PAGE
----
Every year, we see hundreds of Mac products. On the hardware side, you’ve got Macs, iPhones, and iPods, of course, but also printers, hard drives, displays, cameras, camcorders, keyboards, mice, speakers, headphones, routers, scanners, and more. In software, the variety is even more staggering, from OS X itself to the Mac Gems that Dan Frakes regularly reviews. Every year, a few of those products stand out—for usefulness, value, innovation, or just overall excellence. Those are the products that are nominated for our Editors’ Choice Awards.
In this year's Eddys judging, we started with a list of about 120 nominees. (We restricted ourselves to products released between November 1, 2008 and November 1, 2009.) We then met repeatedly to discuss those candidates and debate their merits. Over the course of several weeks, we winnowed the list repeatedly. In the end, we were left with just the ten hardware and 13 software products listed below—the products that truly deserve recognition as the year’s best and, so, deserve our Editors’ Choice Awards. (For more visual versions of this list, see Macworld Editors' Choice Awards: Hardware and Macworld Editors' Choice Awards: Software.)
The first Mac minis, released back in 2005, were several things at once: credible low-price computers, supercompact, and an obvious attempt to lure Windows users over to the Mac side. Many of us became instant fans. But then Apple seemed to give up on the mini. The company released a few updates over the following two years, but the Mac mini line essentially stagnated. That led many admirers to wonder whether Apple’s smallest computer was headed for the dust bin, a cute but failed experiment.
Then in March 2009, a full 19 months since Apple had offered an update to the mini line, the company introduced its biggest Mac mini update ever ( ) (Best Current Price): faster CPUs, more RAM, a new graphics chip, dual video outputs (including support for Apple’s 30-inch Cinema Display), larger hard drives, FireWire 800, more USB ports, 802.11n wireless, Bluetooth 2.1, and an 8X SuperDrive. In other words, nearly every feature of the mini was upgraded significantly, while the prices of the two models were unchanged.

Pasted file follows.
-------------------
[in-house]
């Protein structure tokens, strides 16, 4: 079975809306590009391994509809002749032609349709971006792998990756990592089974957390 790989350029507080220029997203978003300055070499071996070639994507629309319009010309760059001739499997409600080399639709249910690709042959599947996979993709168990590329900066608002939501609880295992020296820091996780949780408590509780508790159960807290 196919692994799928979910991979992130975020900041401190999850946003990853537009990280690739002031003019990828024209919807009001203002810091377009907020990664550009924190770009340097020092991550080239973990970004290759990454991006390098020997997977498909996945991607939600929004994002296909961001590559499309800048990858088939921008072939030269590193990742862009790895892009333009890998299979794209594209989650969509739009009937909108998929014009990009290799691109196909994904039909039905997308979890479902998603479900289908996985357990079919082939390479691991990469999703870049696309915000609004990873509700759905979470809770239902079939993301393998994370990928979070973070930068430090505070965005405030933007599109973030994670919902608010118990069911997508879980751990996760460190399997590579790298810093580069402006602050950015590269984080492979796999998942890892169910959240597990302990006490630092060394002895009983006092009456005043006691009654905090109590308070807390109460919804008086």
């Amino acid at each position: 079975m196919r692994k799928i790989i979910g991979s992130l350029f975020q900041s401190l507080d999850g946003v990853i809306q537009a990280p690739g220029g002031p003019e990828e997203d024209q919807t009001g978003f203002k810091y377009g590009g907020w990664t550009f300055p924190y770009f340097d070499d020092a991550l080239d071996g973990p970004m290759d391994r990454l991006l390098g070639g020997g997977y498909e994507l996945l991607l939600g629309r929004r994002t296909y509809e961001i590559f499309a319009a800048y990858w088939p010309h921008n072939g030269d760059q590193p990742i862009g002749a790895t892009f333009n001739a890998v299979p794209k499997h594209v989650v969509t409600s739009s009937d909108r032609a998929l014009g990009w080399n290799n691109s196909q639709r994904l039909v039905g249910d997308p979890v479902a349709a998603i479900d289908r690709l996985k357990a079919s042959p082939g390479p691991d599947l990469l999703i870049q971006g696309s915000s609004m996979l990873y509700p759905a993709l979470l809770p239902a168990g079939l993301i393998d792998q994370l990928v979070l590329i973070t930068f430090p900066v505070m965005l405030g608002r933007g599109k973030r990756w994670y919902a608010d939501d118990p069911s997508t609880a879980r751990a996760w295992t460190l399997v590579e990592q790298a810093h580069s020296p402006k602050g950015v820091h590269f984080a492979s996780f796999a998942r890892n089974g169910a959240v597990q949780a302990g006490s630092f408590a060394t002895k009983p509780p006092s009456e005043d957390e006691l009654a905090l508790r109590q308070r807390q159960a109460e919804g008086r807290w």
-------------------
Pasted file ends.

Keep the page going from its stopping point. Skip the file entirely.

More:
And just seven months later, Apple updated the mini again ( ) (Best Current Price), increasing processor speeds, adding still more RAM and (on the low-end model) switching to a larger hard drive. The mini is the forgotten Mac no more: You won’t find another name-brand computer with these specs in this small a package at these prices.
Apple didn’t just bring the Mac mini line up to speed. In October, the company also released a completely new configuration, the $999 Mac mini with Snow Leopard Server ( ) (Best Current Price). It’s essentially the $799 mini with a second 500GB hard drive (it has no optical drive) and preloaded with Mac OS X Server ( ); that software normally costs $499 all by itself. It is a full-featured, unlimited-user server in a tiny, energy-sipping package that is ideal for small businesses, some homes, and the education market.
The past year proves that Apple does indeed care about the Mac mini and, in fact, is using it to push the compact-computer envelope. The mini isn’t for everyone; it’s the least-powerful Mac—laptop or desktop—that Apple offers. But it’s an extremely impressive machine for the size, and it's a good fit for both switchers and people on a budget. It also makes a great second Mac, and it’s an appealing option for a Mac-based media system. This year, we were glad to see that the Mac mini is still very much alive.—Dan Frakes
$599 to $999; Apple
We’ll admit it: Even in the Macworld offices, the name of Apple’s latest smartphone was cause for eye-rolling. But once we’d used the iPhone 3GS ( ), we had to admit: The ‘S’ does indeed stand for speed. There’s no question the 3GS is significantly snappier than its predecessor.
After speed, the iPhone 3GS’s other big improvement is its camera. While the cameras on the first two iPhones were good enough for quick snapshots, the 3GS upgraded its hardware to a respectable 3 megapixels, and added autofocusing and the ability to focus on a particular spot by tapping on the screen. A macro mode that lets you take close-up pictures is also a welcome enhancement, both for taking pictures and ancillary uses such as scanning bar codes.